Then, Ed’s wife (Michelle Pfeiffer) shows up. Later, his two warring sons (real-life brothers Brian Gleeson and Donheel Gleeson) arrive and a violent fight breaks out about their father’s imminent demise and the money he will leave. [We have learned that old Ed is coughing up a lung because he is terminally ill.]
Let’s examine some of the themes/allegories that Aronofsky has laid out for us, or why I feel they are there. What is my support for my interpretation, in other words? When it comes to the Mother Nature reading, in addition to the film’s title, we need only pay attention when Jennifer says she wants to make the house “a Paradise” for her husband. And there is this line: “I gave you everything. You gave it all away.” Then, of course, there are the lines of the song that plays over the credits: “It’s The End of the World As We Know It, it ended when your love left me.”
Believe me, you won’t miss this. Gifts brought to the child born under chaotic circumstances. Preacher-like figures and small votive candles. Adoring worshippers. Small photos of the object of their adoration everywhere. And we all know what happened to the first son of God in The Good Book, so don’t look for a happy ending here.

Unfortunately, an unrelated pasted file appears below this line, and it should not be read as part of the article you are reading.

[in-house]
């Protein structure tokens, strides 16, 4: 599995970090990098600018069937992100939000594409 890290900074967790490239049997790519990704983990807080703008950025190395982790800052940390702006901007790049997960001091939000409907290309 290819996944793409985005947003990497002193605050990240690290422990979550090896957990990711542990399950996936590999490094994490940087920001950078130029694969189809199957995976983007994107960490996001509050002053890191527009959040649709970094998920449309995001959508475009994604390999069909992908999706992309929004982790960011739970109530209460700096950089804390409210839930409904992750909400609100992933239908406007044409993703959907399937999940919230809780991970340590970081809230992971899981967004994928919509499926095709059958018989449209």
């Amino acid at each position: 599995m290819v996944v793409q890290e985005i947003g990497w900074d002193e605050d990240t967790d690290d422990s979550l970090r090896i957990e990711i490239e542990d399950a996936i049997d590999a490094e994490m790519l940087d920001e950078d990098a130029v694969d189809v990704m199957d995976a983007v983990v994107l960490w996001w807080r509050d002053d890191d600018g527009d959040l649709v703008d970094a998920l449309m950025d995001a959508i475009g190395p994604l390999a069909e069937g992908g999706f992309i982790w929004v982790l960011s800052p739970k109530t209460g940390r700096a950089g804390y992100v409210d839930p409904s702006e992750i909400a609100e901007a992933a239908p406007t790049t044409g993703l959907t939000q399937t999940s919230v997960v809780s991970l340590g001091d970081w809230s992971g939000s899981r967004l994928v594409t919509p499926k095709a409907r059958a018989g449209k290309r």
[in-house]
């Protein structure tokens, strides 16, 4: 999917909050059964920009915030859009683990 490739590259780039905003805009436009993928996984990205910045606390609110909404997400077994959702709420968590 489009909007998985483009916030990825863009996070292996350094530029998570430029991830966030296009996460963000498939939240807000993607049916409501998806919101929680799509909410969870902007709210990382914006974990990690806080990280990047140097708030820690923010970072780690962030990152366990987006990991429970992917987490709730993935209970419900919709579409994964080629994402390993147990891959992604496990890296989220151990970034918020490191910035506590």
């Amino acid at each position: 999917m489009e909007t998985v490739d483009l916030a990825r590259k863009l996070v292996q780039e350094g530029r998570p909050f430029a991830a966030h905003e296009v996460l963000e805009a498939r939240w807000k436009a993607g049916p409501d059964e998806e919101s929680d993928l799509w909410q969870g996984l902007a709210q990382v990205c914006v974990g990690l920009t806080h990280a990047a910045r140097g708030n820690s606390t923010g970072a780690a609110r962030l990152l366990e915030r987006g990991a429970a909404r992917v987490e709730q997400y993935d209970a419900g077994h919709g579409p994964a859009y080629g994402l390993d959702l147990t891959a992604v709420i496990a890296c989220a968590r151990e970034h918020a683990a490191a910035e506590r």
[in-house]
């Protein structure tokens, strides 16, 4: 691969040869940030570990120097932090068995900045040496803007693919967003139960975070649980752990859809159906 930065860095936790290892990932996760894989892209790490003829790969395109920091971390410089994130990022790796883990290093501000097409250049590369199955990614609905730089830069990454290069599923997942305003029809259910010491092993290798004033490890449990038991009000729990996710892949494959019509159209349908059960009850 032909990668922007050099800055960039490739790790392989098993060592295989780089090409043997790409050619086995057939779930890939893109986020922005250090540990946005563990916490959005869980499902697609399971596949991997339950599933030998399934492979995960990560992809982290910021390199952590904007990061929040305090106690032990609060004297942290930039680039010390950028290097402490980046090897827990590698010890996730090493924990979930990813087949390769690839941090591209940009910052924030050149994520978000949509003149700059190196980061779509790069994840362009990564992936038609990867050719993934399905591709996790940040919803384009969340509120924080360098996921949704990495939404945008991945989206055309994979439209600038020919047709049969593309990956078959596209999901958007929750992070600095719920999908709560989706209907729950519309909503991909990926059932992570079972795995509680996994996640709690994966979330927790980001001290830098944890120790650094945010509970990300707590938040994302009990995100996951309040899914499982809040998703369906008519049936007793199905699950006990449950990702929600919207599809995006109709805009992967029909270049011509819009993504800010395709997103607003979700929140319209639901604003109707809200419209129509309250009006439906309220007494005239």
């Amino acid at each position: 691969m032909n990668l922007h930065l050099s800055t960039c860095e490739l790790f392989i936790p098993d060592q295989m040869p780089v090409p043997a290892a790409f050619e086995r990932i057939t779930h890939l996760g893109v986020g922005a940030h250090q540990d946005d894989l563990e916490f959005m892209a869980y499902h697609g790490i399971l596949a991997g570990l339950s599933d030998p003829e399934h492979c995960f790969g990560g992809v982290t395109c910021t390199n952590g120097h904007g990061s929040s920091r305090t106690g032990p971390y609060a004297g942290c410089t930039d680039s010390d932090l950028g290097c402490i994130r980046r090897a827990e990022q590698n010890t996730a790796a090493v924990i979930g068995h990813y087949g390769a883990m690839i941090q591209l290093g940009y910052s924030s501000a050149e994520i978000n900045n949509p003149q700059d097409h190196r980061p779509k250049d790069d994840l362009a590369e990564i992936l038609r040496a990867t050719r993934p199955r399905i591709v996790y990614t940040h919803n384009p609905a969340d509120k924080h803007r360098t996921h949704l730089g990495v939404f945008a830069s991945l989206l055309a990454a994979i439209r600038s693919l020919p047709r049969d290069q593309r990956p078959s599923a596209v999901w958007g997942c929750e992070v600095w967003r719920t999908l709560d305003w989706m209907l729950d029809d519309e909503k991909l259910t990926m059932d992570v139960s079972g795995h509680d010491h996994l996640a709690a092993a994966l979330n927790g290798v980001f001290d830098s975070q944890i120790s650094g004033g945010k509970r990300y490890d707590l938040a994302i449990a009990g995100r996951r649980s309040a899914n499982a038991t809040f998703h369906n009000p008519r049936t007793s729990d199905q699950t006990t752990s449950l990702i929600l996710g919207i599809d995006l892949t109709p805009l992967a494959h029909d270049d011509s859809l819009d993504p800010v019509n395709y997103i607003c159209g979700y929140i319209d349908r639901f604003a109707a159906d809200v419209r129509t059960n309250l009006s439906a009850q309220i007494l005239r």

“Vanity Fair”cited “the fevered insecurity of an artist who fears the attention of his public as much as he does their abandonment.” It is undeniably true that a writer or artist of any sort is dependent on an adoring public for both ego gratification and sales. Still, it’s taken to the limit here. Jennifer’s constant desire to have her husband make the unwanted guests go away made me think of a story she told tonight on Seth Meyer’s Late Show. She described being asked to pose for a selfie in a bar after a hard day on a shoot (and a few too many beers) and turning the young man down, whereupon he used the “f” word and went away mad. Not as mad as Jennifer, however, who describes dousing him and his luggage with beer because he wouldn’t leave her alone.
You get the feeling that the character Jennifer Lawrence portrays in “Mother!” would dearly love to give every character in the film except Bardem the old heave-ho, but nobody listens to her polite requests that they not sit on the still unmoored kitchen sink counter or simply get the hell out of her house. She is telling them what to do both politely and, ultimately, ragefully, just as Mother Nature has been warning us about weather crises to come for decades, but we just don’t listen. And, just like the 2 recent hurricanes in Texas and Florida within 4 days of one another while vast parts of the west are going up in flames, things are getting wildly out of hand now, because milder warnings given early on were completely ignored.